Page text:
What is the UK Constitution?
Constitutions organise, distribute and regulate state power. They set out the structure of the state, the major state institutions, and the principles governing their relations with each other and with the state’s citizens. Britain is unusual in that it has an ‘unwritten’ constitution: unlike the great majority of countries there is no single legal document which sets out in one place the fundamental laws outlining how the state works. Britain’s lack of a ‘written’ constitution can be explained by its history. In other countries, many of whom have experienced revolution or regime change, it has been necessary to start from scratch or begin from first principles, constructing new state institutions and defining in detail their relations with each other and their citizens. By contrast, the British Constitution has evolved over a long period of time, reflecting the relative stability of the British polity. It has never been thought necessary to consolidate the basic building blocks of this order in Britain. What Britain has instead is an accumulation of various statutes, conventions, judicial decisions and treaties which collectively can be referred to as the British Constitution. It is thus more accurate to refer to Britain’s constitution as an ‘uncodified’ constitution, rather than an ‘unwritten’ one.
It has been suggested that the British Constitution can be summed up in
eight words: What the Queen in Parliament enacts is law. This means
that Parliament, using the power of the Crown,
enacts law which no other body can challenge. Parliamentary sovereignty
is commonly regarded as the defining principle of the British
Constitution. This is the ultimate lawmaking power vested in a
democratically elected Parliament to create or abolish any law. Other
core principles of the British Constitution are often thought to include
the rule of law, the separation of government into executive,
legislative, and judicial branches, and the existence of a unitary
state, meaning ultimate power is held by ‘the centre’ – the sovereign
Westminster Parliament. However, some of these principles are mythical
(the British constitution may be better understood as involving the
fusion of executive and legislature) or in doubt (Parliamentary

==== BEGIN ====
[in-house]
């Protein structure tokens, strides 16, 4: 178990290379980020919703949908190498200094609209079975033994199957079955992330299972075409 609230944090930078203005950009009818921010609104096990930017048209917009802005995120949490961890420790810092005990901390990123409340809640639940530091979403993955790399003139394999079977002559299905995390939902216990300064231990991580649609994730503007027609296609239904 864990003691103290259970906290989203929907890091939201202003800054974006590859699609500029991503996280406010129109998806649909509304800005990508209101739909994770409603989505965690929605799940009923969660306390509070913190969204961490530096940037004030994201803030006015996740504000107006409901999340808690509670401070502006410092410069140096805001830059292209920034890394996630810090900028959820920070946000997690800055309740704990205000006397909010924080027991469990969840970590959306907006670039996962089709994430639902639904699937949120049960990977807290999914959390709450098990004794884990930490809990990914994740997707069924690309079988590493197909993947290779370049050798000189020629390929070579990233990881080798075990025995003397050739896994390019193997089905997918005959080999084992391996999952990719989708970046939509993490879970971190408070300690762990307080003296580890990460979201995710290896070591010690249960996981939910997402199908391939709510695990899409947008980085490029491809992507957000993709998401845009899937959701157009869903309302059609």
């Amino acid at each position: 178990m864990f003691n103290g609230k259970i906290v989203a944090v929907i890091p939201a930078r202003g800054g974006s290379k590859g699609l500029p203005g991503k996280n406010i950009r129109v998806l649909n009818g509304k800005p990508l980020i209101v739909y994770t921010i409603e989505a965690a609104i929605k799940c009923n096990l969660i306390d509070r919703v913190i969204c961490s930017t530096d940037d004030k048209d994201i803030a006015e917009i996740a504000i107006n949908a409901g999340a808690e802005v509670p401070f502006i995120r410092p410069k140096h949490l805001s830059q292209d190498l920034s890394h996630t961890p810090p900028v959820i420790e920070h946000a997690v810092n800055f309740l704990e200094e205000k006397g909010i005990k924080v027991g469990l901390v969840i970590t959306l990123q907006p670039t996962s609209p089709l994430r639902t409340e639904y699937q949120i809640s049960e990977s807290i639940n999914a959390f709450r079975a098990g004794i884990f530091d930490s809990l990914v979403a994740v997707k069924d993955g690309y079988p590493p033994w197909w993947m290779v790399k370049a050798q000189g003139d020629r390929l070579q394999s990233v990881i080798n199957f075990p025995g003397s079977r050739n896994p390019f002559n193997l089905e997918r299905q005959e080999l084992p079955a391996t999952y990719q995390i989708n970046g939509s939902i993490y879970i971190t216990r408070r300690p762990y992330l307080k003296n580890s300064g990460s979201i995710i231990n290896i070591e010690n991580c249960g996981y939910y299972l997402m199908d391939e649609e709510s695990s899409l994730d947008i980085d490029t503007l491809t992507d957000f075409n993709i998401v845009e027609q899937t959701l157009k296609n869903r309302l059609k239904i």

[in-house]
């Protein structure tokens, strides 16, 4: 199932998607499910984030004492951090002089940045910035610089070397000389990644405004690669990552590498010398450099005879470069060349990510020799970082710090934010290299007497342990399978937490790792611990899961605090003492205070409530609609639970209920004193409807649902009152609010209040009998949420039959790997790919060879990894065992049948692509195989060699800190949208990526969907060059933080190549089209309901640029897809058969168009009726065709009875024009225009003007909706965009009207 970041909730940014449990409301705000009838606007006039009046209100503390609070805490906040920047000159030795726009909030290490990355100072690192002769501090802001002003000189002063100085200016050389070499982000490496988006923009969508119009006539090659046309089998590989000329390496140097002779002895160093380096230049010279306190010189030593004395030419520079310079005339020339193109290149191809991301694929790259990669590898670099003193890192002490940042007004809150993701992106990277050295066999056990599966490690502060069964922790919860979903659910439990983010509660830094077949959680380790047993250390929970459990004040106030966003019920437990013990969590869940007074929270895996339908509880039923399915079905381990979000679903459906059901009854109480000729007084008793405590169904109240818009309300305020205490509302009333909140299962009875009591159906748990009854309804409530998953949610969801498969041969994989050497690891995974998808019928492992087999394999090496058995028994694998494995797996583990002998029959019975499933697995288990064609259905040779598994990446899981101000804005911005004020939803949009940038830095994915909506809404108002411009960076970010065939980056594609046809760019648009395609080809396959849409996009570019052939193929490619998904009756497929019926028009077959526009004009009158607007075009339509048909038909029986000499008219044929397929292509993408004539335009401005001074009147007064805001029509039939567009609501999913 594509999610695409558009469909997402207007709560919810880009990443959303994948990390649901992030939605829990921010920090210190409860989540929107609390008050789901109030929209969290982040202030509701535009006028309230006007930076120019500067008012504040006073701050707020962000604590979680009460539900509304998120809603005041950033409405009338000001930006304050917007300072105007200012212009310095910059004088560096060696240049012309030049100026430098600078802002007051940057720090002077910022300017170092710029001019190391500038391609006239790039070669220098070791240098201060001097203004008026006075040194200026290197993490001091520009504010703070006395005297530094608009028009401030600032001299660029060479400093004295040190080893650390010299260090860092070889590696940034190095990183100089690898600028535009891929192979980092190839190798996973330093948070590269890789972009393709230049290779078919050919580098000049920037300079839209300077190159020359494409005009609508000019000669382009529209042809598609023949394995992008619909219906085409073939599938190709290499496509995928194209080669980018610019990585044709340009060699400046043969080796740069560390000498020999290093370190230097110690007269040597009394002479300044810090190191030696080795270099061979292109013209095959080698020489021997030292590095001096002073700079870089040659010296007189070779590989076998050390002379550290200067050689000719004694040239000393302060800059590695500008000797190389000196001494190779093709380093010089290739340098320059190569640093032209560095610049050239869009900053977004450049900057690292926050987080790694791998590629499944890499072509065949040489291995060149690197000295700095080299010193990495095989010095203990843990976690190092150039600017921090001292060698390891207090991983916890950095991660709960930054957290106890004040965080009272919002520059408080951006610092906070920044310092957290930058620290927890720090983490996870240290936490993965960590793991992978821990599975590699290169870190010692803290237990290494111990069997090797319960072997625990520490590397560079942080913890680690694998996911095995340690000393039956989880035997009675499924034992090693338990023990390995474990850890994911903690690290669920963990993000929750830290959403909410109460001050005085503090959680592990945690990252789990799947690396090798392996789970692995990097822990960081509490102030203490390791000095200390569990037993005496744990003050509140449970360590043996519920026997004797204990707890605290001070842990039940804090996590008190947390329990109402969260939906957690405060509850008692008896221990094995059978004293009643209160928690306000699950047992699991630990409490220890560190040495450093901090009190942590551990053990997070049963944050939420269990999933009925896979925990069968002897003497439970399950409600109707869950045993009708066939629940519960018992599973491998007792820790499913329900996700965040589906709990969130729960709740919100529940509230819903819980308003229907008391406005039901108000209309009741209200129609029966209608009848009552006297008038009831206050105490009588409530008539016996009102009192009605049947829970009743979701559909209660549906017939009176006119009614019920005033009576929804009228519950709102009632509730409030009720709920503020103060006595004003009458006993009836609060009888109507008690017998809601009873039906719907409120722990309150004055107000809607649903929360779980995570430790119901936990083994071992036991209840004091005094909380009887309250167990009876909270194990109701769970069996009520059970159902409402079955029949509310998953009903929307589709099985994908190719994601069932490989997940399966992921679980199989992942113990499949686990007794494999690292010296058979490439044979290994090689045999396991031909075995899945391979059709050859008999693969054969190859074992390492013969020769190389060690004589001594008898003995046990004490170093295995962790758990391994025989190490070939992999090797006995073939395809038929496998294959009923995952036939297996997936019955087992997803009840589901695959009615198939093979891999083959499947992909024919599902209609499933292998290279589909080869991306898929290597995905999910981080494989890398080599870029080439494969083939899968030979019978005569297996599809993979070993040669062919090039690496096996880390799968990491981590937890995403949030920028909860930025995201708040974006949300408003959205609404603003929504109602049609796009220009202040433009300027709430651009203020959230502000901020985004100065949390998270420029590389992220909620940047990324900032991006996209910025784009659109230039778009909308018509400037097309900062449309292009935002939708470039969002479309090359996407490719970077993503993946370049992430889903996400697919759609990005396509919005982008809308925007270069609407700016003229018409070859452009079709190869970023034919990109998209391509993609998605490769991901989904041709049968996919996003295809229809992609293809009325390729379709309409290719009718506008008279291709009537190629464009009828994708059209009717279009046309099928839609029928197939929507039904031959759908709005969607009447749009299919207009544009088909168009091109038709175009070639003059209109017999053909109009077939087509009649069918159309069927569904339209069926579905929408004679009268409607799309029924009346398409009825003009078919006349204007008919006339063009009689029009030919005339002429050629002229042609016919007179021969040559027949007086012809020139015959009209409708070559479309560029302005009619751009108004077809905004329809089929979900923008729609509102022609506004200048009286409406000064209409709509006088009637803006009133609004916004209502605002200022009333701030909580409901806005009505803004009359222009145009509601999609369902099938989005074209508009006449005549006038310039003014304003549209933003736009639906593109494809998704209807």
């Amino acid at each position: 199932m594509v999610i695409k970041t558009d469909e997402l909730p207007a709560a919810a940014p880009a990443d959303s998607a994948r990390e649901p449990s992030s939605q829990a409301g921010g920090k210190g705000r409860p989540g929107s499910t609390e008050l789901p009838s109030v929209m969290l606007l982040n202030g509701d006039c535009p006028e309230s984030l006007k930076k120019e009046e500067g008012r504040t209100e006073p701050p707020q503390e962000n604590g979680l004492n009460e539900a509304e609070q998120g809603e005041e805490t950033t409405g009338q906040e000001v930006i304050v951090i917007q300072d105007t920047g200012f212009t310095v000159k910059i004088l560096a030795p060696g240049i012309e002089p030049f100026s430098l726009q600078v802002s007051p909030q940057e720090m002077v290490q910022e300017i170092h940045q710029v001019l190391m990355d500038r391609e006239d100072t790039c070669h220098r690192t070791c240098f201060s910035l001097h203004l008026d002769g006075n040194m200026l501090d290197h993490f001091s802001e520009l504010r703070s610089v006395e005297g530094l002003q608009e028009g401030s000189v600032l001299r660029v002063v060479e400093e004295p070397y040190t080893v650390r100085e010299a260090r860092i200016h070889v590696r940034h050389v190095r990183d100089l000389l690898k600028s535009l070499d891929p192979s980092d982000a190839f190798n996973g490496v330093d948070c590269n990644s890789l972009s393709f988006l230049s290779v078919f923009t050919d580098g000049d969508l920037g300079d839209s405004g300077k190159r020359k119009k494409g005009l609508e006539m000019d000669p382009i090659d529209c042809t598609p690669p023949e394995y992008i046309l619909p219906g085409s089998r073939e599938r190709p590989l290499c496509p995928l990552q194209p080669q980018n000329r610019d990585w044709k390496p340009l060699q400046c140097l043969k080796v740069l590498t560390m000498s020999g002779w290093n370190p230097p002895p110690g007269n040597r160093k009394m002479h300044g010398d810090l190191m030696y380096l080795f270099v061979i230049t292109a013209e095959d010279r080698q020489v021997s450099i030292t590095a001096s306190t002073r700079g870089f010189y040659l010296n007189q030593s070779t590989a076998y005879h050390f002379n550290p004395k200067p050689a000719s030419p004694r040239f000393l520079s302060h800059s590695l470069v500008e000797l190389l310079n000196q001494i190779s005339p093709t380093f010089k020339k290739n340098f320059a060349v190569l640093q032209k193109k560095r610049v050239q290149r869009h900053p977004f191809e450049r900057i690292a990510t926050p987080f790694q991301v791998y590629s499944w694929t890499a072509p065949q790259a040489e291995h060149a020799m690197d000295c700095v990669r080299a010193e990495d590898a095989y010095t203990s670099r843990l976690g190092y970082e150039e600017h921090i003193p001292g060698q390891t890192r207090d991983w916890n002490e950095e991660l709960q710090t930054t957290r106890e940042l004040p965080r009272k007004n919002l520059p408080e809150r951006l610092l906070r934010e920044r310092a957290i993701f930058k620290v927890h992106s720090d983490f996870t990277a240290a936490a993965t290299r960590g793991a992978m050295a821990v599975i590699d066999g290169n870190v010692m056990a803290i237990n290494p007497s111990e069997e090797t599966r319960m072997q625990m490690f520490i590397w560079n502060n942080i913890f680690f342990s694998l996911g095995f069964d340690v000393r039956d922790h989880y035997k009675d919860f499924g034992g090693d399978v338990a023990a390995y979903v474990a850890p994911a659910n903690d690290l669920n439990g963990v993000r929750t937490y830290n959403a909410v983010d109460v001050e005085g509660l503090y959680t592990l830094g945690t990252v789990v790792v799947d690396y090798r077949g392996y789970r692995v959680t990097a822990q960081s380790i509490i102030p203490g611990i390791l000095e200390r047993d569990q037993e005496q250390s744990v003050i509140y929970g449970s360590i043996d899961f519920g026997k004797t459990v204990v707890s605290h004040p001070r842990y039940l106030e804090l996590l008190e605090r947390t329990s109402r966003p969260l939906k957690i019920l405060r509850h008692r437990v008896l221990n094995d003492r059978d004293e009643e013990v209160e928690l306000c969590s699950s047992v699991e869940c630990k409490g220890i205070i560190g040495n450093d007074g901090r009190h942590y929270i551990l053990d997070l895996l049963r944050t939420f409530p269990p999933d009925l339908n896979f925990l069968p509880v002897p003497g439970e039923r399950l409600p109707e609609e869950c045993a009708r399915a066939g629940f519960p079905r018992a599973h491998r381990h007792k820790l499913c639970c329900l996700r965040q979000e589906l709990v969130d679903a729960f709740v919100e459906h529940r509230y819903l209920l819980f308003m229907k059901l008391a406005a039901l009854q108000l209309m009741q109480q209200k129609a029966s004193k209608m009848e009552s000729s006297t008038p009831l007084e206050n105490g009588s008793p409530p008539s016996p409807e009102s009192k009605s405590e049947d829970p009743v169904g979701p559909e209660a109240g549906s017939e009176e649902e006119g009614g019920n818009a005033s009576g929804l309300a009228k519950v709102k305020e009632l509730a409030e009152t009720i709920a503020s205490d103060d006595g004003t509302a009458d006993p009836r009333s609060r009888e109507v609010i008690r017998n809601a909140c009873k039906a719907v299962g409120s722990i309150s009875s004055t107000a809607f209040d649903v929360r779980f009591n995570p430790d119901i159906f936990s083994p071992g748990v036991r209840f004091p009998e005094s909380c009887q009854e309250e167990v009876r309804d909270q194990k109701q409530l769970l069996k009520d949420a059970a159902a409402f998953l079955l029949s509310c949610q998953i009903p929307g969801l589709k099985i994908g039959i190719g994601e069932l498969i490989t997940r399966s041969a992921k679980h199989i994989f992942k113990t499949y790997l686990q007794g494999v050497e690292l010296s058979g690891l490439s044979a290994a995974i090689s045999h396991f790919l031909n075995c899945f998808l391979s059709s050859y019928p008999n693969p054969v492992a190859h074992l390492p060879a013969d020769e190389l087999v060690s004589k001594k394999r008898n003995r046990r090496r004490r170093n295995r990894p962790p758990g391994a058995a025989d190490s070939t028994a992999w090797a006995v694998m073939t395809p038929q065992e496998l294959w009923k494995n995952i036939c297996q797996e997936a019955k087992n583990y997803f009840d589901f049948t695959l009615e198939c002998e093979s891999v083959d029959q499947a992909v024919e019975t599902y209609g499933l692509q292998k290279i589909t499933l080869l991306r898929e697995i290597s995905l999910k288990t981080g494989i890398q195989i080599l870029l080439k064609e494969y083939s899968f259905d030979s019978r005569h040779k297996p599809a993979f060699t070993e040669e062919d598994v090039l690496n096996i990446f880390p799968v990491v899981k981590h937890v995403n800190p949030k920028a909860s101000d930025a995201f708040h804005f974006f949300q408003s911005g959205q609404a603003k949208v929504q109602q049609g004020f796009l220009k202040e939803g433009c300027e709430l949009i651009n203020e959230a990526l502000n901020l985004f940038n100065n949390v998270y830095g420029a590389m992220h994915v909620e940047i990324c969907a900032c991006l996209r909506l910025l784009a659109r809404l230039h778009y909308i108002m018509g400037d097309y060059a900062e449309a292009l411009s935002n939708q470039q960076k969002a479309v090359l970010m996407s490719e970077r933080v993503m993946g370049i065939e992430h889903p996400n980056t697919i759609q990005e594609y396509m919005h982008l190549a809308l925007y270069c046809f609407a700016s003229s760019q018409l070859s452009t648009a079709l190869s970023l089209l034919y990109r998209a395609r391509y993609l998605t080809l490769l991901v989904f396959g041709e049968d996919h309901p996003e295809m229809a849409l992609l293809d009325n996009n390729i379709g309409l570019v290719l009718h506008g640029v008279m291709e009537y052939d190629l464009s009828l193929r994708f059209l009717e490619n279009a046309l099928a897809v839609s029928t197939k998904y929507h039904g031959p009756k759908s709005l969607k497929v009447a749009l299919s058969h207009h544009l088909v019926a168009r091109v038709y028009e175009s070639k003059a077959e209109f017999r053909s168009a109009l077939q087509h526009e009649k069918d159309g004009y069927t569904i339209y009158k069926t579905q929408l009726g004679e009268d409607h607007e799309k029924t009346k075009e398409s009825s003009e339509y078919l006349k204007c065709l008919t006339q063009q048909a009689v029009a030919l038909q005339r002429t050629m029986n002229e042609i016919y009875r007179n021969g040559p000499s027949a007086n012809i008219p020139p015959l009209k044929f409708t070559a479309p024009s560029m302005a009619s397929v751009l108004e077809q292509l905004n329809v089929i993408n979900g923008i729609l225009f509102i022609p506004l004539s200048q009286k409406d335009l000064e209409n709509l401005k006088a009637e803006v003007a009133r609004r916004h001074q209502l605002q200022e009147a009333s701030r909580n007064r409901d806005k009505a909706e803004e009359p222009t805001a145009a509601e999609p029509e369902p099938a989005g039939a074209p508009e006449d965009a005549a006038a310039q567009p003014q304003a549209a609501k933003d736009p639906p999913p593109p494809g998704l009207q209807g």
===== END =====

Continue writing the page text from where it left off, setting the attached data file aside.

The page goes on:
sovereignty may now be called in question given the combined impact of Europe, devolution, the Courts, and human rights).
The British Constitution is derived from a number of sources. Statutes are laws passed by Parliament and are generally the highest form of law. Conventions are unwritten practices which have developed over time and regulate the business of governing. Common law is law developed by the courts and judges through cases. The UK’s accession to the European Communities Act 1972 has meant that European law is increasingly impacting on the British Constitution. The UK is also subject to international law. Finally, because the British Constitution cannot be found in any single document, politicians and lawyers have relied on constitutional authorities to locate and understand the constitution.
An uncodified constitution creates two problems. First, it makes it difficult to know what the state of the constitution actually is. Second, it suggests that it is easier to make changes to the UK Constitution than in countries with written constitutions, because the latter have documents with a ‘higher law’ status against which ordinary statute law and government action can be tested, and are only amendable via elaborate procedures. The flexibility of the UK constitution is evident from the large number of constitutional reforms since 1997, including the abolition of the majority of hereditary peers in the House of Lords, the introduction of codified rights of individuals for the the first time in the Human Rights Act 1998, and devolution to Scotland, Wales and Northern Ireland. Arguably, however, these recent constitutional reforms may have made the constitution less flexible in some respects: it is debatable, for instance, whether the devolution settlements could ever be repealed.
For in depth notes on a range of constitutional issues see the House of Commons Library.